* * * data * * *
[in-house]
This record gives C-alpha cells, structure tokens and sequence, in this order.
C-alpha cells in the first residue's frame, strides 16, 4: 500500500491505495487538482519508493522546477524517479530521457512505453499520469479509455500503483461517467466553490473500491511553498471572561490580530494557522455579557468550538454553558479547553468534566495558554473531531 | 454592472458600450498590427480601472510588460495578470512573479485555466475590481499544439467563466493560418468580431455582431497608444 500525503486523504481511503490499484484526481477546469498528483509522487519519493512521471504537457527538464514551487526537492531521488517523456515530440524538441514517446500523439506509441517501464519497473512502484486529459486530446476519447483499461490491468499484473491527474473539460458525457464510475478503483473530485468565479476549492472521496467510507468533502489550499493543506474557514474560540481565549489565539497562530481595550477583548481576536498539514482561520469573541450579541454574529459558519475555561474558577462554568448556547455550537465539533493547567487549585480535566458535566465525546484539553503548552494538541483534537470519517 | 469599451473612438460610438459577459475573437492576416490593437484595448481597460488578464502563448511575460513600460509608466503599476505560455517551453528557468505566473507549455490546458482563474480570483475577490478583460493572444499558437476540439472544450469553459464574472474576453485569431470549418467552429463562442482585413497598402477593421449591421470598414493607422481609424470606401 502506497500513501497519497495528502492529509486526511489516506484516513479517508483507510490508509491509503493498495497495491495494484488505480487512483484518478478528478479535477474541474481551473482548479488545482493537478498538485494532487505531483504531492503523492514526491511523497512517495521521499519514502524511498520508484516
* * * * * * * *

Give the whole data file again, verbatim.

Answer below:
[in-house]
This record gives C-alpha cells, structure tokens and sequence, in this order.
C-alpha cells in the first residue's frame, strides 16, 4: 500500500491505495487538482519508493522546477524517479530521457512505453499520469479509455500503483461517467466553490473500491511553498471572561490580530494557522455579557468550538454553558479547553468534566495558554473531531 | 454592472458600450498590427480601472510588460495578470512573479485555466475590481499544439467563466493560418468580431455582431497608444 500525503486523504481511503490499484484526481477546469498528483509522487519519493512521471504537457527538464514551487526537492531521488517523456515530440524538441514517446500523439506509441517501464519497473512502484486529459486530446476519447483499461490491468499484473491527474473539460458525457464510475478503483473530485468565479476549492472521496467510507468533502489550499493543506474557514474560540481565549489565539497562530481595550477583548481576536498539514482561520469573541450579541454574529459558519475555561474558577462554568448556547455550537465539533493547567487549585480535566458535566465525546484539553503548552494538541483534537470519517 | 469599451473612438460610438459577459475573437492576416490593437484595448481597460488578464502563448511575460513600460509608466503599476505560455517551453528557468505566473507549455490546458482563474480570483475577490478583460493572444499558437476540439472544450469553459464574472474576453485569431470549418467552429463562442482585413497598402477593421449591421470598414493607422481609424470606401 502506497500513501497519497495528502492529509486526511489516506484516513479517508483507510490508509491509503493498495497495491495494484488505480487512483484518478478528478479535477474541474481551473482548479488545482493537478498538485494532487505531483504531492503523492514526491511523497512517495521521499519514502524511498520508484516